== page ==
It’s hard to turn the pages of an interiors magazine these days without spotting an iconic piece of mid-century design inside a real home or as part of a decorating scheme. Eames chairs, Ercol tables, Lucienne Day’s textile designs, Poul Hennigsen’s ‘Artichoke’ lamp for Louis Poulsen – shown on the cover of this book – are all familiar elements in 21st century homes.
Many of these celebrated designs have remained in production since they were launched, but mid-century modern was derided for many years, Judith Miller’s book reminds us. Thoroughly rehabilitated and objects of desire once more, your originals might now be worth a bob or two, as you’ll discover using the price guidelines here.
For those of us buying or admiring the newly made examples of these classics instead, this book will still prove a great guide to the work of designers from Alvar Aalto to Frantisek Zemek. And if the furniture and lighting of the late 1940s to the 1970s are more familiar to you than the glass, ceramics, metalware and textiles, it’ll sharpen your skills in spotting the designs of the period and its continuing influence.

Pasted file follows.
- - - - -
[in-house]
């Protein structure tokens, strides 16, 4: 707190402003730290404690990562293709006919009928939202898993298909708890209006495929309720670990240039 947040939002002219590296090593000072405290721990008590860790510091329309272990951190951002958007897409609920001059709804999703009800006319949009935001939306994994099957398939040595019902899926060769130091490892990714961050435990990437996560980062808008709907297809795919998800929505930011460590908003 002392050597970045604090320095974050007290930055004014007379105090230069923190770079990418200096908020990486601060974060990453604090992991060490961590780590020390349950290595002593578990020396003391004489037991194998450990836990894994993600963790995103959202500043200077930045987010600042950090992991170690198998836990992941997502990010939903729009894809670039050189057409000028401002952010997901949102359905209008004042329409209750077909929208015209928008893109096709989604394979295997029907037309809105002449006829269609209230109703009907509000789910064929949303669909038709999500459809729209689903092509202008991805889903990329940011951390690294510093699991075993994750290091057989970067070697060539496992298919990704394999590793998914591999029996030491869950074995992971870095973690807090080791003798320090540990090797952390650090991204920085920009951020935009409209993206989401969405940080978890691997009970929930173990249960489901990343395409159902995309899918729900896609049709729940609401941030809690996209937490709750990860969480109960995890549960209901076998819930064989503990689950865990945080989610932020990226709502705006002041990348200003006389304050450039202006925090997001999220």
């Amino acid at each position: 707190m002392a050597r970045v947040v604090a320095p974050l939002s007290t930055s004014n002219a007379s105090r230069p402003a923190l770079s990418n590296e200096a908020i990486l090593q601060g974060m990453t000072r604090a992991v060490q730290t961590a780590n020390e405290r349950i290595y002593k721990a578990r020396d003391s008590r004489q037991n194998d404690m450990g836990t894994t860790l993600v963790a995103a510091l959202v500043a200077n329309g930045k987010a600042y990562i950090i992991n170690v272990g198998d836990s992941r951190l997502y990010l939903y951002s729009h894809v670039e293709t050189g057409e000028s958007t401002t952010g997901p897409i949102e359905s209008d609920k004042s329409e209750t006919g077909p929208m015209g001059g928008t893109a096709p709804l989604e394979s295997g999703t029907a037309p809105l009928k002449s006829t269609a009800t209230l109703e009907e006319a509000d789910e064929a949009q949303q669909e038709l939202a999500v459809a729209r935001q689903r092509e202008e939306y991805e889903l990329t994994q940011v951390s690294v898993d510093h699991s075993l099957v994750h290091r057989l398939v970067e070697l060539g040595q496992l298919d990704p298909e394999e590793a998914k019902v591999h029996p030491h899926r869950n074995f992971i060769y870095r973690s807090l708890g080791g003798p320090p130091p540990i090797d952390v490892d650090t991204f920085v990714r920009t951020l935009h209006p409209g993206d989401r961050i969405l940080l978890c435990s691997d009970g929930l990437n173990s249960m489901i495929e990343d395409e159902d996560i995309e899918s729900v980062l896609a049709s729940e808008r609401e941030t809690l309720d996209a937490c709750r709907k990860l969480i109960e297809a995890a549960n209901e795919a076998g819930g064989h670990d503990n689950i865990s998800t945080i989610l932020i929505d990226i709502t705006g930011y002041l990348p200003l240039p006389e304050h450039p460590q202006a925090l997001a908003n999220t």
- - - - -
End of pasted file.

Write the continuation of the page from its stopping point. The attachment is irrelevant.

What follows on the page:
Miller put this period in design history in its context as a reaction to what went before, and an antidote to post-war austerity. She examines how the availability of new materials and techniques also inspired designers, and how the forms visible for the first time through electron microscopes were reflected by the patterns of the period.
But if you want to feast your eyes on the designs as well as learning the history, there’s plenty for you, too with generous illustration of individual pieces.
Mid-Century Modern, Living with mid-century modern design by Judith Miller, Miller’s